Father Emil Kapaun quickly enrolled as military chaplain following his ordination in 1940. After serving in WWII, he found himself in Korea as a Captain with the 3rd Battalion, 8th Cavalry Regiment of the U.S. Army. When his group was overrun by the Chinese on November 2, 1950, Kapaun ran from foxhole to foxhole, lifting men out so they could retreat, giving Last Rites to others who had been mortally wounded, hearing confessions over gunfire, and, in several cases, dragging men to safety at the casualty collection point. He ran back and forth across 'no-man's land' and at last determined to stay behind with the wounded men who could not be transported. He used his preaching skills to negotiate the removal of a few more soldiers and was finally forced to a POW camp, though not before stepping in front of Sergeant First Class Herbert Miller, who was about to be executed by a Chinese soldier. Miller was spared and Father Kapaun began the 87-mile death march to prison.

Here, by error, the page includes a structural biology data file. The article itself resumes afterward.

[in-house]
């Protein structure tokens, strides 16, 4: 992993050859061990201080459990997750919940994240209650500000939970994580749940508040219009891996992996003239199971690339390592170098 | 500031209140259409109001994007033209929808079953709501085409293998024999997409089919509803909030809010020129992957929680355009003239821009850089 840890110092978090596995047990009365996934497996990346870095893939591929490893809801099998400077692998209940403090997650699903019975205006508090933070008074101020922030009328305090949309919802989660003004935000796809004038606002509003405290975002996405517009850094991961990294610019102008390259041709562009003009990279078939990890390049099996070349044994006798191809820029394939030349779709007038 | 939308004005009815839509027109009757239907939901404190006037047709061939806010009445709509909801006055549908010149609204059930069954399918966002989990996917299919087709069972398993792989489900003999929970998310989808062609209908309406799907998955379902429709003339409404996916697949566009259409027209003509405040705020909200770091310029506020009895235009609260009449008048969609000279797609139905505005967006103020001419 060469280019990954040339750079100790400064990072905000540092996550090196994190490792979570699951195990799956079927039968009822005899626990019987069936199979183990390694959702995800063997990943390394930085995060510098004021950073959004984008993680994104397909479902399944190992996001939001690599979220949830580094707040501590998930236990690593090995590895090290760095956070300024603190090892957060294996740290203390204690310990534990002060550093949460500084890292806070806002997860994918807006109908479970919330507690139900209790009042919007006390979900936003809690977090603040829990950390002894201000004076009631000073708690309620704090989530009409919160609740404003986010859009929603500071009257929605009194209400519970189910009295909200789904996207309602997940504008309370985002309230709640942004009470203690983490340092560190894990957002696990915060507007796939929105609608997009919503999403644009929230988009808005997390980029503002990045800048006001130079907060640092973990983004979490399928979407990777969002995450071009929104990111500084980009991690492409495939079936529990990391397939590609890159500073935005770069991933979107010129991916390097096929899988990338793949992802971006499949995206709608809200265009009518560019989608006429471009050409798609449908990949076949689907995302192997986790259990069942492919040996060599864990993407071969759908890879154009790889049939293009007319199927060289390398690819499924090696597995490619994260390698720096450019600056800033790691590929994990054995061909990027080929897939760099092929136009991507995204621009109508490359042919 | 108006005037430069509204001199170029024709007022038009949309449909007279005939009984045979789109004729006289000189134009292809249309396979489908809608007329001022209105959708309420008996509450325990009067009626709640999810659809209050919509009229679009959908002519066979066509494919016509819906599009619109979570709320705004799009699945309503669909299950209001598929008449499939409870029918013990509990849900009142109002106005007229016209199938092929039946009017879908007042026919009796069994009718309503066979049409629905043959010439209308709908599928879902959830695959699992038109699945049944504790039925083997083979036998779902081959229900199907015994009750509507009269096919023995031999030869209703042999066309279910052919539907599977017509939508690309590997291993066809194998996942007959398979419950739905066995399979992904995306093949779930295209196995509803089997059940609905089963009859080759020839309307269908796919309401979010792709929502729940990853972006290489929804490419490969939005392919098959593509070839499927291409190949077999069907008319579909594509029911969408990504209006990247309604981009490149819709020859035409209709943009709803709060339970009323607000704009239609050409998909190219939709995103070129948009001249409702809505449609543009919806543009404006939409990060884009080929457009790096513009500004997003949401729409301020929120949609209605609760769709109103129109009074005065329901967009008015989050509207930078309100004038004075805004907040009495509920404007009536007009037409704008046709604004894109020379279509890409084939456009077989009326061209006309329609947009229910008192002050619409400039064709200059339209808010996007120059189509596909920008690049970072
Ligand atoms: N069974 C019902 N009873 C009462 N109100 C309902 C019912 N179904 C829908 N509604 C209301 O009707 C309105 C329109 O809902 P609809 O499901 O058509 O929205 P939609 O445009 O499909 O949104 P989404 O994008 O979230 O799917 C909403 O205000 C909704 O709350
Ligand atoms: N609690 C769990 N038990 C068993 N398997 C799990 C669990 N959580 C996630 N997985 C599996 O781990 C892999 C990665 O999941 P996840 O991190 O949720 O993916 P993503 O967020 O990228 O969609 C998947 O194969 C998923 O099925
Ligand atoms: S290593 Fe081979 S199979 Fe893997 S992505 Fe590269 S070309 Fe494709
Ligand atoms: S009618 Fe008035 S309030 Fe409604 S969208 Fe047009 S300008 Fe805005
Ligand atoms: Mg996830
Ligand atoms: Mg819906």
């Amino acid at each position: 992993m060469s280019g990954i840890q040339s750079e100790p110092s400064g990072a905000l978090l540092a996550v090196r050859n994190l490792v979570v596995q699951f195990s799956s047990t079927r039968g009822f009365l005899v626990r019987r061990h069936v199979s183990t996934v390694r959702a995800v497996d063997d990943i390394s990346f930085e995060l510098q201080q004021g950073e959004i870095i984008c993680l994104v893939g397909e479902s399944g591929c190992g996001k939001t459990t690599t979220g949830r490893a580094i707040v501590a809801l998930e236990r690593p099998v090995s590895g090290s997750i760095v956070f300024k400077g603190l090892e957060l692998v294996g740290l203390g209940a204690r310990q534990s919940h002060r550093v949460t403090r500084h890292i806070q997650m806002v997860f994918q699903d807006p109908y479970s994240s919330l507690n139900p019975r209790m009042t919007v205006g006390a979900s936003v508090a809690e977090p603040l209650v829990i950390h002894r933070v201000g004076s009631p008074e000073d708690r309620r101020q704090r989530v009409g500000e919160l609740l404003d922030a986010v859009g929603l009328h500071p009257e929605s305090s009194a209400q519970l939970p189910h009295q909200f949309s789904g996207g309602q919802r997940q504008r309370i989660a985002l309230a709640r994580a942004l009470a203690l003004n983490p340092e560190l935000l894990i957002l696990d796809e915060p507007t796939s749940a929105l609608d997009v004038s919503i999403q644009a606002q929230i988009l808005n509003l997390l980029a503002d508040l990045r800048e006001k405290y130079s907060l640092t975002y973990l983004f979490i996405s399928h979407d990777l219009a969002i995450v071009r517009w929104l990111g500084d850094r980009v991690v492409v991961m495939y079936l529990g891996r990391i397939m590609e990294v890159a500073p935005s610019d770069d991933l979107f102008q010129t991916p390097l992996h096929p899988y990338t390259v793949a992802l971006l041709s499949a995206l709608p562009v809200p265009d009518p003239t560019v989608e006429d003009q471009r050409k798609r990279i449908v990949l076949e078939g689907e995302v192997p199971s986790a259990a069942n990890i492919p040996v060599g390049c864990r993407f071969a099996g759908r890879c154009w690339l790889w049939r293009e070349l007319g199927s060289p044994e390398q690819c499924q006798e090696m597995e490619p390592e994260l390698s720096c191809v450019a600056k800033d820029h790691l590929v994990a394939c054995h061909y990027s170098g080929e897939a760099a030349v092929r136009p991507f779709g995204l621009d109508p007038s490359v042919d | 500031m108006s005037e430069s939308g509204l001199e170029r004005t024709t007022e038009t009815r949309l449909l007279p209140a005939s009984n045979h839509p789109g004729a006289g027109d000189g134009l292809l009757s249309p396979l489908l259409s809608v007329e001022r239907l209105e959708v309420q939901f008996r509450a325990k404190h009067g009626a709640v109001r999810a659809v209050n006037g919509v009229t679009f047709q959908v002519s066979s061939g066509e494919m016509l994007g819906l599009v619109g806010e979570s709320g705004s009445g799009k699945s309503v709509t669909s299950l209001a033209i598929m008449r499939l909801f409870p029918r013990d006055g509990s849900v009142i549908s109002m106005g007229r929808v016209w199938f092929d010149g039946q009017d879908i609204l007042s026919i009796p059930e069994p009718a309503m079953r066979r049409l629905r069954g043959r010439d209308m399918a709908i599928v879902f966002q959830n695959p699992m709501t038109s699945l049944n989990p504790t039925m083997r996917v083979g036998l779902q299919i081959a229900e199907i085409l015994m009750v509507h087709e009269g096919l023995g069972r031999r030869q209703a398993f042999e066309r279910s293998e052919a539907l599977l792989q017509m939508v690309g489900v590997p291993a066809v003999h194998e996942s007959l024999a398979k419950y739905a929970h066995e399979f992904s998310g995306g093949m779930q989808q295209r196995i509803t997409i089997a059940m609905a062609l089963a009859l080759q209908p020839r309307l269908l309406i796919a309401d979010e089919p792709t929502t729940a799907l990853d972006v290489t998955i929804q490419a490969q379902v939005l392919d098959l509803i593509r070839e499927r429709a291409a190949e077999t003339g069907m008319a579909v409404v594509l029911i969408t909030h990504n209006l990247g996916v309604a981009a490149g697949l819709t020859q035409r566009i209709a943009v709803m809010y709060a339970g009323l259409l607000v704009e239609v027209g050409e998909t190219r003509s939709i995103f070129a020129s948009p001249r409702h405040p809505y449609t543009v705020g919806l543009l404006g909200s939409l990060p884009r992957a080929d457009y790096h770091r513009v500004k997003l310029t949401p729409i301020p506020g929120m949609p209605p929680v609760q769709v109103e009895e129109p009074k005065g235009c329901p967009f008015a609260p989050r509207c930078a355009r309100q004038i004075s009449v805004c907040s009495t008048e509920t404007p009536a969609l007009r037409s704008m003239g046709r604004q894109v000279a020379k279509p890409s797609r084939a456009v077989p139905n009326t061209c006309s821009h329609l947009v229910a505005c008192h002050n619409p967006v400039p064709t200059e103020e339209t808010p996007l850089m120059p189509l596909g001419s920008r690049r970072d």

Kapaun carried men on his back during the march and when the depleted group arrived, the chaplain did not rest, but set about building fires, purifying drinking water, obtaining scraps of food, and tending to the sick and dying. He rallied the whole group, Catholics and non-Catholics alike, to pray the rosary together. He prayed individually with men, baptizing a few into the Catholic faith, and gave homilies to the group. The Chinese guards ordered him to stop and, when he refused, he was stripped naked and forced to stand on a block of ice for several hours. Worn down, he was left to die alone, which he did on May 23, 1951. His body was thrown into a mass grave. This Medal of Honor recipient is an icon of the priesthood and hero in the Catholic Church and United States.